Countering Counterfeit Trade: Illicit Market Insights, Best-Practice Strategies, and Management Toolbox (Google eBook)

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Springer Science & Business Media, May 5, 2008 - Computers - 232 pages
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Trade in counterfeit goods has developed into a substantial threat to many industries. The problem is no longer confined to prestigious, easy-to-manufacture products which consumers all too often knowingly purchase as cheap imitations. Today counterfeiting affects pharmaceuticals, mechanical spare parts, fast-moving consumer goods and electronic components as well as fashion accessories, clo- ing, cigarettes, and digital media. Even within the different product categories counterfeit supply is extremely diverse. While some goods pose a severe risk to the health and safety of consumers, others have a decent level of quality and s- isfy the needs of most of their users; manufacturing sites exist where people work under almost inhuman conditions whereas other facilities resemble modern, highly automated plants; and counterfeit producers may act like small-time criminals, but may also manage their businesses like multinational companies. On the dema- side consumers sometimes invest considerable effort in searching for low-cost imitations or may become actively engaged in a company’s anti-counterfeiting program. The implications for brand owners are as manifold as the market itself. Effects include losses of revenue due to substitution and constraints to product pricing, erosion of brand value when corresponding goods appear to become less exclusive or of lower quality, liability claims and product recalls if substandard imitations end up in products or on the shelves of licit companies, and increased competition resulting from learning effects among illicit actors who may eventually turn into licit manufacturers.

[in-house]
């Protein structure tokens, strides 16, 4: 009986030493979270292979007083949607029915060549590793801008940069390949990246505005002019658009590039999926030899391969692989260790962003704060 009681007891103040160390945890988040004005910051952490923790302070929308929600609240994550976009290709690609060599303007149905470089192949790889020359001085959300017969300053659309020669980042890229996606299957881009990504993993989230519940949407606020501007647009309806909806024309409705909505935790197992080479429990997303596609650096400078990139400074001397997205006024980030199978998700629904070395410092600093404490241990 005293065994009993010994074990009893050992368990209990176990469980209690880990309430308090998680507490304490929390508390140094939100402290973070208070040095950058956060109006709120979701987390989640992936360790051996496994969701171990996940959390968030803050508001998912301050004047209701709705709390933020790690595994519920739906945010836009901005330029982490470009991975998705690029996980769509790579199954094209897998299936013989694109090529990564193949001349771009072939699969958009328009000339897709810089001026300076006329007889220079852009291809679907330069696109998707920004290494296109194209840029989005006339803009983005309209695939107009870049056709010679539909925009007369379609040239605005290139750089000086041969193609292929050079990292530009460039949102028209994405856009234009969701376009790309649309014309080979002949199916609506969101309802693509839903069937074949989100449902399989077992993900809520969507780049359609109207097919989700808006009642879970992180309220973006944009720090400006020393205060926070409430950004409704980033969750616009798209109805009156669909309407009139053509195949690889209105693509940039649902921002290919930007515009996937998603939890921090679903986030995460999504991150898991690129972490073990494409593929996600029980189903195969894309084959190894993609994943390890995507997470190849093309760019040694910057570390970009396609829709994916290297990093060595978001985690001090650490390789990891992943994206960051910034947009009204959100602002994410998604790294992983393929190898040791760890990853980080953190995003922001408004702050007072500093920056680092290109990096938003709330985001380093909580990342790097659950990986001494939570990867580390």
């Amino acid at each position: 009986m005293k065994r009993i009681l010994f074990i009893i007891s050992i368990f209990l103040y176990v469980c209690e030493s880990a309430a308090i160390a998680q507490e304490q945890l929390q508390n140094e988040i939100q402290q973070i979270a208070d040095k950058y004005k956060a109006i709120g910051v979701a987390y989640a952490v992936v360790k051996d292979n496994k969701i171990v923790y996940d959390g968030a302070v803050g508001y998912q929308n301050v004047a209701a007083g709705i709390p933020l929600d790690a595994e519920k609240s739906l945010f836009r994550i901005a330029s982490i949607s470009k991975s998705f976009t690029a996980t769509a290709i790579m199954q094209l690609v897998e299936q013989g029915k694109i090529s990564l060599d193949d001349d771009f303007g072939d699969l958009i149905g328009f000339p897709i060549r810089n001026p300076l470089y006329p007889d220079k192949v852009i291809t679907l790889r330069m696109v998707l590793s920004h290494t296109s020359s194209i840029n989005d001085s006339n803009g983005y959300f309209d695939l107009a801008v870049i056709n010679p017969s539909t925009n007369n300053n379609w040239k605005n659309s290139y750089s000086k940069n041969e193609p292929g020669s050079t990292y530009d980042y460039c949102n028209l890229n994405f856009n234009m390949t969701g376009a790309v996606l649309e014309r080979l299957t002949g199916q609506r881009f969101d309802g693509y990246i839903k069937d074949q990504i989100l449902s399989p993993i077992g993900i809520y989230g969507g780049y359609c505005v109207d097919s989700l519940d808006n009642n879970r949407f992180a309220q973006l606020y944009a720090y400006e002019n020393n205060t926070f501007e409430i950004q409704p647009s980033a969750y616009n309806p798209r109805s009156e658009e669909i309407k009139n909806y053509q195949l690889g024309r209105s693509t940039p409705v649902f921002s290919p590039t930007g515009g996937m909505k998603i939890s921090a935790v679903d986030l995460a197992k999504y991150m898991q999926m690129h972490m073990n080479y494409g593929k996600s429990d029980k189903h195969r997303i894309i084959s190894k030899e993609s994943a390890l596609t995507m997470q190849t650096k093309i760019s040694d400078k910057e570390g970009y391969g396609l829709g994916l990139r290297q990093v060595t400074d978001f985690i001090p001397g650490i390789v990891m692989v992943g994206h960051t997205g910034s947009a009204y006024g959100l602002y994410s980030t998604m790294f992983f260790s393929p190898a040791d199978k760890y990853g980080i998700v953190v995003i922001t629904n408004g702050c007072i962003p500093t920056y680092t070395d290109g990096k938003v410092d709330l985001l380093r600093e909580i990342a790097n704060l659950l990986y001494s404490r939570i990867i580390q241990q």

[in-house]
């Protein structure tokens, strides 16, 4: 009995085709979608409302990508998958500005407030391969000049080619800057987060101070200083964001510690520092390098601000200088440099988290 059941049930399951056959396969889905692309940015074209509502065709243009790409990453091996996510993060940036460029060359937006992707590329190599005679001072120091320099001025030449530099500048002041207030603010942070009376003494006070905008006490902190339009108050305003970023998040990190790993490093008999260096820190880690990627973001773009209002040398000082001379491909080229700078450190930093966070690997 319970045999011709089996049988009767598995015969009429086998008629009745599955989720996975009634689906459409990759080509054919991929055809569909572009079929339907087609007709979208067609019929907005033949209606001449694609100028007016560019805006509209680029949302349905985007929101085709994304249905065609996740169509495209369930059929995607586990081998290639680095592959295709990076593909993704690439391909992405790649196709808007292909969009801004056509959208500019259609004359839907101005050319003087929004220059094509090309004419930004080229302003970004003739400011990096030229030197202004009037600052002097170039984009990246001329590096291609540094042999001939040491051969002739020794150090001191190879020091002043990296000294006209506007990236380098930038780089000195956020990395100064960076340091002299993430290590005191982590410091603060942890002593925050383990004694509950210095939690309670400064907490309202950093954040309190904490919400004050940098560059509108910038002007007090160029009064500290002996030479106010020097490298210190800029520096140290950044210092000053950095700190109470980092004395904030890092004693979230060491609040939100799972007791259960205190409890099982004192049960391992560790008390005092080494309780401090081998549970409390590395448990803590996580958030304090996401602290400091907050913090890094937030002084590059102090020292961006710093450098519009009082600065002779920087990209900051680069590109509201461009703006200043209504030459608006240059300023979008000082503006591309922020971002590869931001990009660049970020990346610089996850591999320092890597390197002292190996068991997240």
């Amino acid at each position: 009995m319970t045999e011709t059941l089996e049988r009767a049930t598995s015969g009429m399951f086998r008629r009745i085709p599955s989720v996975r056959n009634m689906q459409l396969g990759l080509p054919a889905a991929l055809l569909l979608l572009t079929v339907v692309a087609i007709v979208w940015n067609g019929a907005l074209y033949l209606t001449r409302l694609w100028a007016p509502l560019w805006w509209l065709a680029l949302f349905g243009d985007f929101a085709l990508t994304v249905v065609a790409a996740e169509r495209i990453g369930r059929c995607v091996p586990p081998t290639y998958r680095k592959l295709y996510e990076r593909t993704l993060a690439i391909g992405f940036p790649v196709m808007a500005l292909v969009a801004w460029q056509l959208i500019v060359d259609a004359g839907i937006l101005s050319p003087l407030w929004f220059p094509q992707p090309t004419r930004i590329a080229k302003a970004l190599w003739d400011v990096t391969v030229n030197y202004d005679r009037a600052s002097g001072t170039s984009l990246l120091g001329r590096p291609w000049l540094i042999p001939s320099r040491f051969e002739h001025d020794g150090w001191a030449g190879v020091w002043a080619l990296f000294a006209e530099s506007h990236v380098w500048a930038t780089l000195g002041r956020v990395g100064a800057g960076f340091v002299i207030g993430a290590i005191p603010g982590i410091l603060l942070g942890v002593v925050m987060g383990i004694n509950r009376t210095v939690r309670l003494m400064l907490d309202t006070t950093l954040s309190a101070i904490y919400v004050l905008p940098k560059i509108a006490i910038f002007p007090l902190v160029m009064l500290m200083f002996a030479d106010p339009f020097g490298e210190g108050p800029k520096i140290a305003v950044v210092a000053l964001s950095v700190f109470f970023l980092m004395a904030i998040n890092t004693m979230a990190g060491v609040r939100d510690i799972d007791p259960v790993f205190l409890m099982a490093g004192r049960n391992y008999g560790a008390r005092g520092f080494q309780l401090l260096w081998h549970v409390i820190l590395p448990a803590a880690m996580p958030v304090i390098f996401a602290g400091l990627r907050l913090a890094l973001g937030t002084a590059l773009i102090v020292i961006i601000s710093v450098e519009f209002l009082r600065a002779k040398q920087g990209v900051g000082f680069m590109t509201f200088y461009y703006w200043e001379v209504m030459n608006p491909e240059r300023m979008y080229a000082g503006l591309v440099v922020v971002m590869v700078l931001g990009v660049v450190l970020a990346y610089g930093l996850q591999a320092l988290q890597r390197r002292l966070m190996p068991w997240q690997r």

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The research was impressive and gave much needed insight to why counterfeit goods are thriving..
hats of to the authors

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